Innovation occurs globally in different types of communities. This chapter outlines their unique characteristics. Private innovation communities tend to be profit-driven and include individuals or small groups working together, small localized businesses, and large diversified corporations having many divisions. Public innovation communities have nonfinancial missions. Universities and public research institutions are devoted to innovation, while political parties and religious groups innovate and use intellectual property to lesser extents. Mixed communities include both private and public activity, such as regional innovation communities in various parts of the world, including developing countries, public–private partnerships, multinational research consortia, global innovation initiatives, and ad hoc arrangements such as open innovation communities. Together all these groups may be described as part of a global innovation community.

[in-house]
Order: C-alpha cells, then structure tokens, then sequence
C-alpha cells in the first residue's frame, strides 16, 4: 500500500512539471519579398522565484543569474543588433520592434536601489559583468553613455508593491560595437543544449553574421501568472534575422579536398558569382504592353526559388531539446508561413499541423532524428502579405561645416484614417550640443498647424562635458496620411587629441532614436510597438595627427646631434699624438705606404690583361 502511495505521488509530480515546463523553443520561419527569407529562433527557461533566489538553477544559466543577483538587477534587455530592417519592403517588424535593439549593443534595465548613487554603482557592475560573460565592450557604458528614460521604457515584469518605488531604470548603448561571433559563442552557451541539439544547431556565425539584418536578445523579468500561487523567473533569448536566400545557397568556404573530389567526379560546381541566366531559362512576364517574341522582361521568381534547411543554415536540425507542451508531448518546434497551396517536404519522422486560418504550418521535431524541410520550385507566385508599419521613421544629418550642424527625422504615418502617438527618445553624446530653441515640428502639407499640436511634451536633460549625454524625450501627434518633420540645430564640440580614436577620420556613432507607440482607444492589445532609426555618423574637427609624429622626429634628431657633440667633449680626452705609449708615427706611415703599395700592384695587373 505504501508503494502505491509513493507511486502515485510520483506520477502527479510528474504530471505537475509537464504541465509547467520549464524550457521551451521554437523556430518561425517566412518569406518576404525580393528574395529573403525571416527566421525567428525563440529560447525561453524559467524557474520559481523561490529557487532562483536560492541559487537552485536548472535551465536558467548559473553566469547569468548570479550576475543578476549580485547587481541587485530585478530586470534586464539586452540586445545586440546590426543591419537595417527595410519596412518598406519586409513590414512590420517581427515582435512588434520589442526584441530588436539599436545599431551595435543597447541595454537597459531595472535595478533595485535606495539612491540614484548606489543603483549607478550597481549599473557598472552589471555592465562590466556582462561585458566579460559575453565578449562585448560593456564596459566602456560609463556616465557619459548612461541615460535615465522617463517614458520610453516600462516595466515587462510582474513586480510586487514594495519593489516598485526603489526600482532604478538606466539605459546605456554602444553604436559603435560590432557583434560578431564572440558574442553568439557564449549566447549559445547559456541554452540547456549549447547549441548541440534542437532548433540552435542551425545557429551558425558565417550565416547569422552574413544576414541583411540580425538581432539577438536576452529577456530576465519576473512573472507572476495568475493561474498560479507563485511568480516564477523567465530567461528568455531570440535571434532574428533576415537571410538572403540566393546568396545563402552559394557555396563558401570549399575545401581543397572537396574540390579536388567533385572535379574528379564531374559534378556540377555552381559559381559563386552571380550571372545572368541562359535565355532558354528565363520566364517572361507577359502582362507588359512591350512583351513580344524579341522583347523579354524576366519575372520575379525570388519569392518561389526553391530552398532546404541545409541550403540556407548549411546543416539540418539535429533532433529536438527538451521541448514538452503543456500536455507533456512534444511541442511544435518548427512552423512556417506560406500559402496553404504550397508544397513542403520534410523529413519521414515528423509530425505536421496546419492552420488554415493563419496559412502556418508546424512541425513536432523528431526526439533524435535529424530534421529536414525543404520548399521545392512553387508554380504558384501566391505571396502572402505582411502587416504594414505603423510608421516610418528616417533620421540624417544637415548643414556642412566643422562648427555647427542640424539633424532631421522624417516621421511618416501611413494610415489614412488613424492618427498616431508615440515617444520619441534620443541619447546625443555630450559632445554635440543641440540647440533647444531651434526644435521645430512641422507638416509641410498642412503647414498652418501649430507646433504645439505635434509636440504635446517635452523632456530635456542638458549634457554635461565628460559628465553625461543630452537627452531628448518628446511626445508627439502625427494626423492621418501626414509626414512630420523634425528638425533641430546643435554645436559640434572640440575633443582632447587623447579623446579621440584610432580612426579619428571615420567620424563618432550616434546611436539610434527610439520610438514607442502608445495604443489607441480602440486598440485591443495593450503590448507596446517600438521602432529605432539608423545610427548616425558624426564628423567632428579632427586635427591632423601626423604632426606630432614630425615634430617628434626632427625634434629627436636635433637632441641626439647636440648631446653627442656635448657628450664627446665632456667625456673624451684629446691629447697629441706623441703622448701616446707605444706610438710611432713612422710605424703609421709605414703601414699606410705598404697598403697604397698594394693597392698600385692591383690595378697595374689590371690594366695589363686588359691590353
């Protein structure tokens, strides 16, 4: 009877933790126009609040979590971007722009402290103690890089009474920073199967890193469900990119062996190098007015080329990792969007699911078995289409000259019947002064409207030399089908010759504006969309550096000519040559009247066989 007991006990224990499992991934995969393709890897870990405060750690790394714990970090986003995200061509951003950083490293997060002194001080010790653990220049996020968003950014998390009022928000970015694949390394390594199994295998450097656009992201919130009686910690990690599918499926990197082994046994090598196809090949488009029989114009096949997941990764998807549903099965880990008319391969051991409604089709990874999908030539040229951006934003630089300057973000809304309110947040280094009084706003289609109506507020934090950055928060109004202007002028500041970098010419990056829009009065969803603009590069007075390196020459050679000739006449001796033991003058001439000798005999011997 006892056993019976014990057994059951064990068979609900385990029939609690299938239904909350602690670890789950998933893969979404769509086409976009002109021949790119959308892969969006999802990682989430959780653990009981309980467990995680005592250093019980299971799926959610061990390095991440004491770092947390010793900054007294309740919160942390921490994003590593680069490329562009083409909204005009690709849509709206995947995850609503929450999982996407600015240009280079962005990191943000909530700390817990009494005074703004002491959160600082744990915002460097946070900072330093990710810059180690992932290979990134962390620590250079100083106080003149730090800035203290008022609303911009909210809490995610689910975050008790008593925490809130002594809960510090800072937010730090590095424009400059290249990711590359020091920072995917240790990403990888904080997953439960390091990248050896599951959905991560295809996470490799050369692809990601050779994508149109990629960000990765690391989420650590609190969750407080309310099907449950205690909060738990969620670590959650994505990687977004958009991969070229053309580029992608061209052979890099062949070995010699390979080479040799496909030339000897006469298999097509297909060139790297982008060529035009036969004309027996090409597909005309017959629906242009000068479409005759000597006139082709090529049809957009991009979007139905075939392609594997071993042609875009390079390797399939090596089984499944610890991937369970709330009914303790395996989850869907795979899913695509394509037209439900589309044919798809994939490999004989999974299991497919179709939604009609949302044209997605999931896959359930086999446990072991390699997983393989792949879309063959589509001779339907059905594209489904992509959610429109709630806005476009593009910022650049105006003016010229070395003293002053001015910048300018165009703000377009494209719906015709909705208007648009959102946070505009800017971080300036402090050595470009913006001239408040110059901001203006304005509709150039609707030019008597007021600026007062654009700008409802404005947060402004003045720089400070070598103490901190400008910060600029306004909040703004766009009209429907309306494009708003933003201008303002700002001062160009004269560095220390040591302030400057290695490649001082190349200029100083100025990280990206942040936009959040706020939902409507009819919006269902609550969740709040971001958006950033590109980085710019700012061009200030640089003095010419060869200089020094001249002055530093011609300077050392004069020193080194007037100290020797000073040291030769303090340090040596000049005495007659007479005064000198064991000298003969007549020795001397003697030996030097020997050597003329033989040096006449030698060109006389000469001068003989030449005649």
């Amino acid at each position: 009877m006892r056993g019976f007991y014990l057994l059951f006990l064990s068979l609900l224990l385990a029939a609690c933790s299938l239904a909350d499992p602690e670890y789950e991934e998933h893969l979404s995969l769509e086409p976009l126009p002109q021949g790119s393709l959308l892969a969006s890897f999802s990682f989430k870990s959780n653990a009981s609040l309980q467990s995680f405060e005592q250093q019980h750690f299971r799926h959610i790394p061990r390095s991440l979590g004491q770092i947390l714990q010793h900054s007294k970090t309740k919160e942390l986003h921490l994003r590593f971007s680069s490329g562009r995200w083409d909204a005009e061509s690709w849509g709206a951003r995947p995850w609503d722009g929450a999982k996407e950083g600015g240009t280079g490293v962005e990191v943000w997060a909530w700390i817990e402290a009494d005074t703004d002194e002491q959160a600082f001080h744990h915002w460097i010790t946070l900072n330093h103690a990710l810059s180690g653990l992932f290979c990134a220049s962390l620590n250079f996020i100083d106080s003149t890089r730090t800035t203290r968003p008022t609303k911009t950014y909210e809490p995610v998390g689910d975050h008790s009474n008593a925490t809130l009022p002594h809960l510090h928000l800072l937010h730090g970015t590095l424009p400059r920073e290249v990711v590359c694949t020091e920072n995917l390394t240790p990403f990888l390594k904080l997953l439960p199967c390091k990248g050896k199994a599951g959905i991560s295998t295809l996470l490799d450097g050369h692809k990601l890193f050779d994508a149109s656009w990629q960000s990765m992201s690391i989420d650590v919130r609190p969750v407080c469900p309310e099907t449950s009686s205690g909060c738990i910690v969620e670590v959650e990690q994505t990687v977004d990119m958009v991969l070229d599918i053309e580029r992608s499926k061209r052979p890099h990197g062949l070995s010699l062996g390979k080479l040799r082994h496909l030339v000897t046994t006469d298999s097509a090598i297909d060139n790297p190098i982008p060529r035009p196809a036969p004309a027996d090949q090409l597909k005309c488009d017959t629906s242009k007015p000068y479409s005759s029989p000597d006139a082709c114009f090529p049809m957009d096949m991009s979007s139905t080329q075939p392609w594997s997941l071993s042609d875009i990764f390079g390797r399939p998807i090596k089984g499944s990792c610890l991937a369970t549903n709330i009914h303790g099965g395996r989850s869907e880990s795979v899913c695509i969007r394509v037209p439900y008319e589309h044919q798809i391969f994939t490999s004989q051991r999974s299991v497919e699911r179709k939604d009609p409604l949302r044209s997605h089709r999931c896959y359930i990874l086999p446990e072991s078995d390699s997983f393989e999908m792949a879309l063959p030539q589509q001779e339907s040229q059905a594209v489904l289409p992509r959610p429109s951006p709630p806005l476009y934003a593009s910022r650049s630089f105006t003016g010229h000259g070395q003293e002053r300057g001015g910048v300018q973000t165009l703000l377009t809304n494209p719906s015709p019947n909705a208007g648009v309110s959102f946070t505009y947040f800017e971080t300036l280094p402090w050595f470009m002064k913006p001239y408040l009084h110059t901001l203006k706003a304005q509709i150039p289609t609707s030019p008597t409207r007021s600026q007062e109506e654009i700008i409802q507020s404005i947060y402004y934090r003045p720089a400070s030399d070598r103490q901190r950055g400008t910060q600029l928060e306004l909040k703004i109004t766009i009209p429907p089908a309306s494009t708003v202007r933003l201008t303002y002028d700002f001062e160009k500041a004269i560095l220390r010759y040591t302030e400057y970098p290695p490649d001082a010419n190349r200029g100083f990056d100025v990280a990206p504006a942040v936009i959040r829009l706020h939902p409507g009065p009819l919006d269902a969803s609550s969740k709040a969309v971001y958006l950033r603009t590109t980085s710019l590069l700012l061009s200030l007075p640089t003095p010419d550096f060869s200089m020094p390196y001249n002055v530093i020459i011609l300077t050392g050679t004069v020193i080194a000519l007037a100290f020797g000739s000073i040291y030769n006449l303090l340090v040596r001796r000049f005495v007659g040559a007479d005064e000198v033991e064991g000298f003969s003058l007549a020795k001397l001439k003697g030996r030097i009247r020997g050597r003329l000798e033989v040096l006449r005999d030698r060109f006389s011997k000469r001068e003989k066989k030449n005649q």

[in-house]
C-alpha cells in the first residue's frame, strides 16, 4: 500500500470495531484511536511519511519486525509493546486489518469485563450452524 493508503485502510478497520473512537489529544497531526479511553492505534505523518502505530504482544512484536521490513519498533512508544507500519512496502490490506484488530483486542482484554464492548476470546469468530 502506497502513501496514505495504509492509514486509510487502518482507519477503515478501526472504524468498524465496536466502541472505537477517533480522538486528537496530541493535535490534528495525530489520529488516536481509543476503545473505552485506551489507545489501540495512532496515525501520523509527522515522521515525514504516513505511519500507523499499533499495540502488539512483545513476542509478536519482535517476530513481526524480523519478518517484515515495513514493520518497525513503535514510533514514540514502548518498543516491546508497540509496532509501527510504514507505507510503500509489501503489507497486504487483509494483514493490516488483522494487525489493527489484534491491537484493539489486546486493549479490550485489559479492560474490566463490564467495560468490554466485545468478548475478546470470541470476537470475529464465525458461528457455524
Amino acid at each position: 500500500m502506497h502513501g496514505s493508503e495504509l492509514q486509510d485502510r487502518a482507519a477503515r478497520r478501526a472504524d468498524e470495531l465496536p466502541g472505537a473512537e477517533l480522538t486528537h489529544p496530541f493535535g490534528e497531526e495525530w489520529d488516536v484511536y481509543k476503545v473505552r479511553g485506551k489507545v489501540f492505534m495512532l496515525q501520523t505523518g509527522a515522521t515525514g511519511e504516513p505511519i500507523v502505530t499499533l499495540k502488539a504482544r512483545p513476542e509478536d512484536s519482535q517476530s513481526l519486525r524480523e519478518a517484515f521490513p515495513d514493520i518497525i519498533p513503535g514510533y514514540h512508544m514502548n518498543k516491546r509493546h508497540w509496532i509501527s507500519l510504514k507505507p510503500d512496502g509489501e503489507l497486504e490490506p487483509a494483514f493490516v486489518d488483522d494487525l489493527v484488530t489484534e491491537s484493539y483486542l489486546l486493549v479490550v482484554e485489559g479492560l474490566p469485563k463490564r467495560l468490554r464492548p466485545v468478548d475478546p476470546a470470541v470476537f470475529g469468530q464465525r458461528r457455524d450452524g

INNOVATION MADE IN COMMUNITIES
Your computer, cell phone, sneakers, medicines, and book collection are all products of the innovation cycle. In each case, individuals working creatively used available knowledge and resources to come up with a new product, which became popular through wide adoption in society, and become available around the world for others to use.
For an idea to become a full-fledged innovation, something that is widely available in society, it must pass from person to person, either by transfer of intellectual property rights, or by publication or collaboration. Most products include the creative ideas of many people, combined and transferred. As John Donne said, “no man is an island,” and the same is true for an idea.